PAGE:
The most famous painting of the 20th
century, Pablo Picasso’s “Guernica,” commemorates the bombing of the small
Spanish town on April 26, 1937, by the German air force, in support of Gen.
Francisco Franco’s fascists in the Spanish Civil War. Hard to believe, but this
was history’s first extensive bombing of a civilian population. In his book
“Postwar,” the late historian Tony Judt pointed out that more civilians died in
World War II, of various causes, than did soldiers. That was not true of World
War I or most earlier conflicts.
Guernica was a German dress rehearsal for the London blitz, the destruction of
Warsaw, and so on. Soon to come on the Allies’ side were the destruction of
Dresden, the firebombing of Tokyo and, of course, the nuclear attacks on
Hiroshima and Nagasaki. Today when we think of war, bombing from the sky is one
of the first images that come to mind.
One consequence of this and other developments in warfare has been a blurring
of the distinction between soldiers and noncombatants. The War on Terrorism’s
contribution to this unfortunate history has been the drone: an unmanned plane
that can aim at and hit a target with enormous precision. And, as with earlier
developments, we’re getting used to it. The eye passes right over headlines
such as “Yemen: Drone Strike Kills 2” buried inside the newspaper.
The advantages of the United States using drones are obvious. No American lives
are put at risk, and the precision minimizes collateral damage, including the
deaths of innocents who happen to be nearby. The disadvantages follow from
advantages. When a military option seems less painful, it is more likely to be
resorted to. The ability to strike at the enemy with absolutely zero risk to
your own people must be especially appealing to politicians.
But drones also highlight a terrible anomaly of civil-libertarian societies:
the contrast between how we treat killing — state-sponsored killing — in
battle, and how we treat killing in civilian life. There are no Miranda
warnings in the trenches. In fact, the entire edifice of protections against
convicting the innocent is irrelevant in battle. You kill the other guy because
he’s trying to kill you, and unless you’re raping women or slaying babies,
you’re going to get a medal, not criticism.
Once upon a time, these two spheres were separate, with one set of rules — if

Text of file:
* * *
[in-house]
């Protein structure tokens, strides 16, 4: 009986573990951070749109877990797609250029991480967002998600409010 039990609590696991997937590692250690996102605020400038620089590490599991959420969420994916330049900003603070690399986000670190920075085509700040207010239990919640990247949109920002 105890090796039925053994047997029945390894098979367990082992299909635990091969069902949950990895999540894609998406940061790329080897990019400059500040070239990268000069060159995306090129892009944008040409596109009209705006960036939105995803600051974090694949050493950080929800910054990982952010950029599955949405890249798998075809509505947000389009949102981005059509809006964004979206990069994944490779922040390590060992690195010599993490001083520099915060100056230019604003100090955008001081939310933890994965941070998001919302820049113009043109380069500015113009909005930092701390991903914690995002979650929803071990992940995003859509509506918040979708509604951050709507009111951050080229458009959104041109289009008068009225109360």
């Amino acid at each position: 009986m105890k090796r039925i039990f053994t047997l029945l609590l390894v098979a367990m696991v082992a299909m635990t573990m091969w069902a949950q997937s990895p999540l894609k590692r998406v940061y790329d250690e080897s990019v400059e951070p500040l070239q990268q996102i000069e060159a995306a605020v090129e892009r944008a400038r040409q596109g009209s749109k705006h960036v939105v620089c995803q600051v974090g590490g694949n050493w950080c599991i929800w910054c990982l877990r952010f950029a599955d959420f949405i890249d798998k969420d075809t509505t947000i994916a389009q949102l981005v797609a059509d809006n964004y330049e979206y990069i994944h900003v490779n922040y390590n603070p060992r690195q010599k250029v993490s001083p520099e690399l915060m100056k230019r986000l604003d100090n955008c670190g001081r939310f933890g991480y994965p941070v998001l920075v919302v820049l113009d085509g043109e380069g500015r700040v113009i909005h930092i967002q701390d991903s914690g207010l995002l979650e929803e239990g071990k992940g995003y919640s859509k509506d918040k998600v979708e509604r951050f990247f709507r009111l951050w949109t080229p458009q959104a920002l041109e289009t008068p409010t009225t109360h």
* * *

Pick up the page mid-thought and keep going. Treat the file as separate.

that — for the battlefield, and one for normal times and places. Now every
place is the battlefield. The World Trade Center, for example.
Why is it not only OK but praiseworthy for the US government to aim at Anwar
al-Awlaki and kill him because he is an Al-Qaeda “operative” who may not
actually have killed anyone directly (though no doubt he would have liked to),
while Adam Lanza, who shot and killed 20 schoolchildren and seven adults,
including his mother, before killing himself, could have had a trial that
lasted weeks and cost millions of taxpayer dollars?
What about the other person riding in Awlaki’s car who was killed with him?
What about Awlaki’s 16-year-old son, who died in a drone attack two weeks
later? Awlaki was a US citizen.
The Obama administration’s position is that it has looked at this carefully,
and there’s no legal problem with drone assassinations for reasons that
regrettably must remain secret. US District Judge Colleen McMahon’s wonderfully
acerbic decision, issued last week, reluctantly acknowledges the
administration’s right to maintain this absurd position.
A “thicket of laws and precedents,” she wrote, “effectively allow the Executive
Branch of our Government to proclaim as perfectly lawful certain actions that
seem on their face incompatible with our Constitution and laws, while keeping
the reasons for their conclusions a secret.”
Stalin may have said it best: “One death is a tragedy, a million deaths is a
statistic.” The deaths of Awlaki and Lanza may not be tragedies, but the
differences in how we think about them deserve better than a “because we said
so” — especially from a liberal Democratic administration led by a former
president of the Harvard Law Review.